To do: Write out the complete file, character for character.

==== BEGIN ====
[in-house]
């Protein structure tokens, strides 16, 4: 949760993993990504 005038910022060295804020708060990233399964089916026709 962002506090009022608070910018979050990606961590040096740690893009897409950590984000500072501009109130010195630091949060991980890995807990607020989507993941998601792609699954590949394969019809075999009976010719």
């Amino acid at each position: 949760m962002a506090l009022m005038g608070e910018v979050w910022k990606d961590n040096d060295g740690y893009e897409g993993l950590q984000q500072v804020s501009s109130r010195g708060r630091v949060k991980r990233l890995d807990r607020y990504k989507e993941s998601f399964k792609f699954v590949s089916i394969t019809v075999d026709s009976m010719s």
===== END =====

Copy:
[in-house]
């Protein structure tokens, strides 16, 4: 949760993993990504 005038910022060295804020708060990233399964089916026709 962002506090009022608070910018979050990606961590040096740690893009897409950590984000500072501009109130010195630091949060991980890995807990607020989507993941998601792609699954590949394969019809075999009976010719």
């Amino acid at each position: 949760m962002a506090l009022m005038g608070e910018v979050w910022k990606d961590n040096d060295g740690y893009e897409g993993l950590q984000q500072v804020s501009s109130r010195g708060r630091v949060k991980r990233l890995d807990r607020y990504k989507e993941s998601f399964k792609f699954v590949s089916i394969t019809v075999d026709s009976m010719s």